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Utah Business

Earlier this week, Cydni Tetro and the Women Tech Council announced the 14th-annual Women Tech Awards.

Women Tech Council announces 14th annual Women Tech Awards

On September 30th, 2021 the Women Tech Council will hold its 14th annual Women Tech Awards to celebrate women who have positively impacted and innovated technology in Utah. 

Cydni Tetro, co-founder, and president of the Women’s Tech Council is a quintessential model for how women can impact the tech sector. Besides being CEO of Brandless, she has been recognized as Women of the Year by Utah Business, Contributor of the Year from Utah Valley BusinessQ Magazine, Top 10 Coolest Entrepreneurs from UtahValley360, received Stevie Awards for Entrepreneur of the Year and Innovator of the Year and been recognized as a Most Successful Businesswoman to Watch from Insights Success magazine.

Tetro helped create the Women’s Tech Council in 2007 to focus on the economic impact of women from high school to the board room. The council prioritizes opportunity, networking, mentoring, and visibility for women in technology. 

“When we created the program there were no platforms to show visibility to these great women in technology,” says Tetro. “So we created the awards. We knew that if we could shine a light on the amazing impact that women had in all of these different fields in technology, it would change what happens in the industry, and it truly has.” 

In the past 14 years, Tetro has seen the council impact the lives of many women in tech, creating a snowball effect that changes companies and communities as well as impacting individual lives.  

 “When we can create visibility for women in any aspect of technology, it does a number of things,” says Tetro. “It changes their trajectories of what they can become, the opportunities that get created for them, and it changes who the future women are that come into STEM because now we have an entirely new set of role models that never existed before. It also allows us to showcase how many amazing women there are and show the tech community the impact that they’re making. This, in turn, creates more opportunity, more visibility, and then changes the entire landscape of tech.”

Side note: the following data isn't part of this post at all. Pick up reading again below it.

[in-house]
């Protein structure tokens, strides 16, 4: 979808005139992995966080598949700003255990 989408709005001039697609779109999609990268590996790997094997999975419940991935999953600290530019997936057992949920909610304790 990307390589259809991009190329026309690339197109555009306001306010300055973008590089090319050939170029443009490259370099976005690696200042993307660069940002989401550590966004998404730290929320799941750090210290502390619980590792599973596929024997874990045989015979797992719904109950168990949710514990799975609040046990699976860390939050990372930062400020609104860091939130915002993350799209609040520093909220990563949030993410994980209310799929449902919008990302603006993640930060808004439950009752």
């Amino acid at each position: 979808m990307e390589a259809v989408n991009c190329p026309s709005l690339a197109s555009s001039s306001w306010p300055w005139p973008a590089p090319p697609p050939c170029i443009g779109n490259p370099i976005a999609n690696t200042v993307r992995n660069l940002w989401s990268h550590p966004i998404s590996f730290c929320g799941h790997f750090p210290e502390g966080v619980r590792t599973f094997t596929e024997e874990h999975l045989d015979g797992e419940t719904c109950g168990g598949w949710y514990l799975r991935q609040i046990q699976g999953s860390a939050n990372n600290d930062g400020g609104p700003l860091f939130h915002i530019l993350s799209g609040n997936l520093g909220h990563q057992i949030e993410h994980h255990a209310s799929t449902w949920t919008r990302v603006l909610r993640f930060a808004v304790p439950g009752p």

The Women Tech Council’s influence starts by supporting high school girls going into STEM. Their high school program, SheTech, introduces girls to the opportunities in technology and to mentors and role models in STEM fields. 3,000 girls participate in SheTech events annually. 

Through surveys, they found the first two reasons young women don’t choose to study STEM is because they don’t personally know any role models. Even girls who are interested in tech and take STEM classes do not go into tech because they don’t see themselves in STEM roles. 

“We completely transformed [those boundaries]” says Tetro. “All these young women get to meet great mentors and role models and feel their energy… They participate in the internship program, they sit on our Student Leadership Board, we involve them monthly in different activities, and there are SheTech clubs in high schools. There are many ways for these young women to be inspired.” 

The Women Tech Council also learned that women tend to drop STEM majors between their junior and senior years of college. To combat this, universities can recognize the women students who are doing great work in their STEM colleges by submitting their names to the program. SheTech then awards and highlights those women for what they have accomplished as they work toward a STEM degree. 

Tetro and the Women Tech Council will continue to make an impact as they award 21 women and three university students this year who have made influential contributions to the tech sector. 

“This year’s women… have stories and insights that we all get to learn from,” says Tetro. “By creating visibility not on just what they’ve done with their career, but also how they’ve managed through what’s happened over the last year, provides hope, insight, and the opportunity for us to grow together as we take on this next chapter.” 

Women Tech Council announces 14th annual Women Tech Awards was originally published on

Mattea Gygi is a student at Brigham Young University studying English and Communications with an emphasis in Professional Writing. She is from Boise, Idaho but has also lived in Thailand, Hawaii, and California. She has an unhealthy addiction to anything sugary and loves being in the sun. Mattea is a writer for TechBuzz.